Former B.C. government aide gets 9-month conditional sentence for 'quick wins' scheme
Brian Bonney will serve sentence in community and faces curfew and community service
A former government communications director has been given a nine-month conditional sentence for using his public job to woo ethnic votes for British Columbia's Liberal party.
Provincial court Judge David St. Pierre told Brian Bonney he made "certain choices" that landed him in court.
Bonney's lawyer told a sentencing hearing earlier this month that his client was an instrument of others in the scandal, including senior officials in former premier Christy Clark's office.
The conditional sentence will be served in the community and Bonney will live under a 10 p.m. to 6 a.m. curfew.
He must also do 60 hours of community service work.
Bonney pleaded guilty to breach of trust last October in the so-called quick wins scandal for the partisan use of taxpayer money in an attempt to attract support from minority groups.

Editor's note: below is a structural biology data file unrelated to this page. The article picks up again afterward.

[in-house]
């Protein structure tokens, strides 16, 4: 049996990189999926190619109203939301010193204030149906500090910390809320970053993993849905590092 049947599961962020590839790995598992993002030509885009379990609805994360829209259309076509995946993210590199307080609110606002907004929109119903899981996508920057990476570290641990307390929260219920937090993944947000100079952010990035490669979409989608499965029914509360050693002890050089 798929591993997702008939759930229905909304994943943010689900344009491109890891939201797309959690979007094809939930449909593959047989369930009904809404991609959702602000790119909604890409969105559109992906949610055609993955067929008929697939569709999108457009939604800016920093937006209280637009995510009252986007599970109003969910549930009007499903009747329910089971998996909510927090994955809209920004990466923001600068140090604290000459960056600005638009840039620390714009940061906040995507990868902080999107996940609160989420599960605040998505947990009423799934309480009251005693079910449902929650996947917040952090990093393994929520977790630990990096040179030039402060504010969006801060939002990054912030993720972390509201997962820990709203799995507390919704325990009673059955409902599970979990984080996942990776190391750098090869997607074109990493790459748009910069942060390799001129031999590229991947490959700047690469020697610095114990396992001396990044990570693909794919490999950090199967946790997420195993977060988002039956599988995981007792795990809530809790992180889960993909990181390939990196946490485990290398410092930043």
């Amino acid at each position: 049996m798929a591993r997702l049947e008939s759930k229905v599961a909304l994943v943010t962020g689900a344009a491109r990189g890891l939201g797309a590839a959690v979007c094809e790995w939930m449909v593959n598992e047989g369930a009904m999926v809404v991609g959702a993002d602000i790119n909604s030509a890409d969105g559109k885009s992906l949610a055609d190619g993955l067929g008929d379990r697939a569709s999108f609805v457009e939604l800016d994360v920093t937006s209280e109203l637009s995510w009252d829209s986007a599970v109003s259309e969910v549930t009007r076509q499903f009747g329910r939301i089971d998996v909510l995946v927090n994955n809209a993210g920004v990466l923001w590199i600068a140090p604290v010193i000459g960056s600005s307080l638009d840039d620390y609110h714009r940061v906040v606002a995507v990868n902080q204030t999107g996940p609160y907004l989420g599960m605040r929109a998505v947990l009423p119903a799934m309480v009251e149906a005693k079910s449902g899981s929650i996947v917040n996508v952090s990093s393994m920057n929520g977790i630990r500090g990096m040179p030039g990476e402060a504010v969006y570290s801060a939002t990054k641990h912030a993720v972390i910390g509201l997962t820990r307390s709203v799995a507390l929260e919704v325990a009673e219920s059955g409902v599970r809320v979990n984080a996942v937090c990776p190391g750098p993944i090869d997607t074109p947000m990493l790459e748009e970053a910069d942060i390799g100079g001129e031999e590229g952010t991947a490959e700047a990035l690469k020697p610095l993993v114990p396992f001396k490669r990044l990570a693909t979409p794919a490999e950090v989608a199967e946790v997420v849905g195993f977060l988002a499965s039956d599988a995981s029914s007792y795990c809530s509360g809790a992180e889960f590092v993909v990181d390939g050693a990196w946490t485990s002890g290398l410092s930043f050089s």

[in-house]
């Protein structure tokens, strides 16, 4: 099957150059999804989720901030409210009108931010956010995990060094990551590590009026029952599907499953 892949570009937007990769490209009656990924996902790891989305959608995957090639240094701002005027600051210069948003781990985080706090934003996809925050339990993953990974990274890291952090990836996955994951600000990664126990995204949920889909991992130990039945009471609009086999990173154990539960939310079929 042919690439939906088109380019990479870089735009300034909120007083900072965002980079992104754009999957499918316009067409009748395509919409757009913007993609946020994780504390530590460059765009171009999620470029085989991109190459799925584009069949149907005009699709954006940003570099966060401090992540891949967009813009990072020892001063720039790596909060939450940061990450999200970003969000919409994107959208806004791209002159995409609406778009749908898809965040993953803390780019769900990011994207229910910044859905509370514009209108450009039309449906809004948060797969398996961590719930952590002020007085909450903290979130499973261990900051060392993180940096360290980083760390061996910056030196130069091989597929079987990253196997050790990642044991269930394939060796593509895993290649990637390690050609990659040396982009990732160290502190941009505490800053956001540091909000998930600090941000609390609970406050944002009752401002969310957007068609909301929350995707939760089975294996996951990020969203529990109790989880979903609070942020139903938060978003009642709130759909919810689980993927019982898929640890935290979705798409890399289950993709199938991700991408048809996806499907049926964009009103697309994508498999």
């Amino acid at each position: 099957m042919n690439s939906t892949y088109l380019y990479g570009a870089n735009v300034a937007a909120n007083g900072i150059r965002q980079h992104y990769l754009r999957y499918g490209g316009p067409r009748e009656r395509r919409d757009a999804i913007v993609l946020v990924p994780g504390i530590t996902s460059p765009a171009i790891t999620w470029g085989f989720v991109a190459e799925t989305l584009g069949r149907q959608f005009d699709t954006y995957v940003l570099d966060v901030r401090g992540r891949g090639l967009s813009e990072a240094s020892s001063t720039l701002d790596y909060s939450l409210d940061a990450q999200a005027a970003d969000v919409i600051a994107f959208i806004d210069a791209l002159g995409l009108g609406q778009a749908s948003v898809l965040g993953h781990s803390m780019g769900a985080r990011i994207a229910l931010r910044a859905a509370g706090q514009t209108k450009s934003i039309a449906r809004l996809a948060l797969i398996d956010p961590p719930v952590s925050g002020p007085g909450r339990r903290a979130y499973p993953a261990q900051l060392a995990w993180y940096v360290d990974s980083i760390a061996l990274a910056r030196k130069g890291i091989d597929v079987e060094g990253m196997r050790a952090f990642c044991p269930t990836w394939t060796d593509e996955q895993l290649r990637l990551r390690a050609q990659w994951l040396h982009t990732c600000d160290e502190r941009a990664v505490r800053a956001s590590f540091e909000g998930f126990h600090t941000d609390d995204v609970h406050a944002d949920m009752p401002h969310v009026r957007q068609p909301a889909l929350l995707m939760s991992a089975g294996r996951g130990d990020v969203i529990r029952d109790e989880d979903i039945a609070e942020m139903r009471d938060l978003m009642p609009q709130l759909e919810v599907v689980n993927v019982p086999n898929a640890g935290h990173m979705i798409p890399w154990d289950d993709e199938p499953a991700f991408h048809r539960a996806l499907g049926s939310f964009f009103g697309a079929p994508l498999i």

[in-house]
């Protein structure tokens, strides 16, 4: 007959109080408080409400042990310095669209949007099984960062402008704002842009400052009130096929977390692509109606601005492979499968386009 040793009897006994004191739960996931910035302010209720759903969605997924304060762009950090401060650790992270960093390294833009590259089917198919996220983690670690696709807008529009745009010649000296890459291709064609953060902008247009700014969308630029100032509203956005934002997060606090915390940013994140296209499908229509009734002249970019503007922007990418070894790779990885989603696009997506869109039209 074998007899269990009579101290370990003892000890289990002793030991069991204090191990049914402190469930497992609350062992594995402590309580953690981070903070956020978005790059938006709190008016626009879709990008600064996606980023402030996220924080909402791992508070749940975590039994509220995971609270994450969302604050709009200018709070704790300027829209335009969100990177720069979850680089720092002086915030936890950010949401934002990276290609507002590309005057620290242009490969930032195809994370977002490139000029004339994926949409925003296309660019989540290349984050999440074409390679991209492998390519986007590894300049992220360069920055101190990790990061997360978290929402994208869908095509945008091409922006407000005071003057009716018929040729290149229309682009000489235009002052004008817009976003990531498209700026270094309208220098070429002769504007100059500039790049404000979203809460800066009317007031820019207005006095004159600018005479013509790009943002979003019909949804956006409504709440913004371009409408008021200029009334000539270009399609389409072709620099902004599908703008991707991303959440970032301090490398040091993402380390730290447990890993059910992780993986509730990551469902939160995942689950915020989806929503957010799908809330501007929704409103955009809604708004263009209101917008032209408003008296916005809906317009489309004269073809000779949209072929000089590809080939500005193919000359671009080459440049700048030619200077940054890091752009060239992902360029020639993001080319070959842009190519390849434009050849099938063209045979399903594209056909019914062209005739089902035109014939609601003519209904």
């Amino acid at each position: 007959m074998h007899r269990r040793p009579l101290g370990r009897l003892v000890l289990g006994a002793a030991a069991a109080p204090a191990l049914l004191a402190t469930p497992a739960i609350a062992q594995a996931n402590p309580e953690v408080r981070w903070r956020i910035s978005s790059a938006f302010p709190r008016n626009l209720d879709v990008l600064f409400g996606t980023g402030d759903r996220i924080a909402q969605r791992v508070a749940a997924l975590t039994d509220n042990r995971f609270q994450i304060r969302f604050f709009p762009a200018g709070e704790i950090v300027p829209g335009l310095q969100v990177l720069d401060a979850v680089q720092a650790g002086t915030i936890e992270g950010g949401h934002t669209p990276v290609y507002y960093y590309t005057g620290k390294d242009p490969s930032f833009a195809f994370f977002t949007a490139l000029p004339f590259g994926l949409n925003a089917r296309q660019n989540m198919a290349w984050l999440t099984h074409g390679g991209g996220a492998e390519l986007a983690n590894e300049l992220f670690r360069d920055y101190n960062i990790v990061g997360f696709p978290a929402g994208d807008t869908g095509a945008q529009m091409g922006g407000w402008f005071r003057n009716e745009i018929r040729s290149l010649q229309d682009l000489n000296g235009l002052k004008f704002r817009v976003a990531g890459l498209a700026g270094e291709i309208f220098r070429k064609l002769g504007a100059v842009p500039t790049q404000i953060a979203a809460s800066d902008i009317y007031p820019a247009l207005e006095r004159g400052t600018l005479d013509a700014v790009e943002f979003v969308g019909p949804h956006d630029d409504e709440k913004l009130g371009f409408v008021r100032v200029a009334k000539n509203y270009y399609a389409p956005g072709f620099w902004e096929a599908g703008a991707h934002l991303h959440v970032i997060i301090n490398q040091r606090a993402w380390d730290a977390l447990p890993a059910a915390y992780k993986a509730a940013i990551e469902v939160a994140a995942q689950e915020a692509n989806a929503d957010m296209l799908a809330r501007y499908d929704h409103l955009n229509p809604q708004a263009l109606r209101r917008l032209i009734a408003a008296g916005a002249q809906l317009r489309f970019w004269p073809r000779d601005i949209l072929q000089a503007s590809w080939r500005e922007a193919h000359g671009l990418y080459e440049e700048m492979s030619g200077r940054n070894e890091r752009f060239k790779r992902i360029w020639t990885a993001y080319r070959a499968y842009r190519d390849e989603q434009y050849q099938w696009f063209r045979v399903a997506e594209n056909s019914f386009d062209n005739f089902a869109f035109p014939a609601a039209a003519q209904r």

Special prosecutor David Butcher presented a series of emails during the sentencing hearing showing Bonney used a private account to communicate with liaison workers who were tasked with gaining support from various ethnic organizations before the 2013 election.
Bonney's lawyer, Ian Donaldson, had asked for a suspended sentence, saying his client crossed a line but was directed to do so.
Clark appointed her deputy minister, John Dyble, to conduct a review and it concluded public officials misused government resources. It said Bonney was among those who spent a considerable amount of time during the workday on party activities and used private emails.
Clark apologized and the Liberals returned $70,000 of taxpayers' money.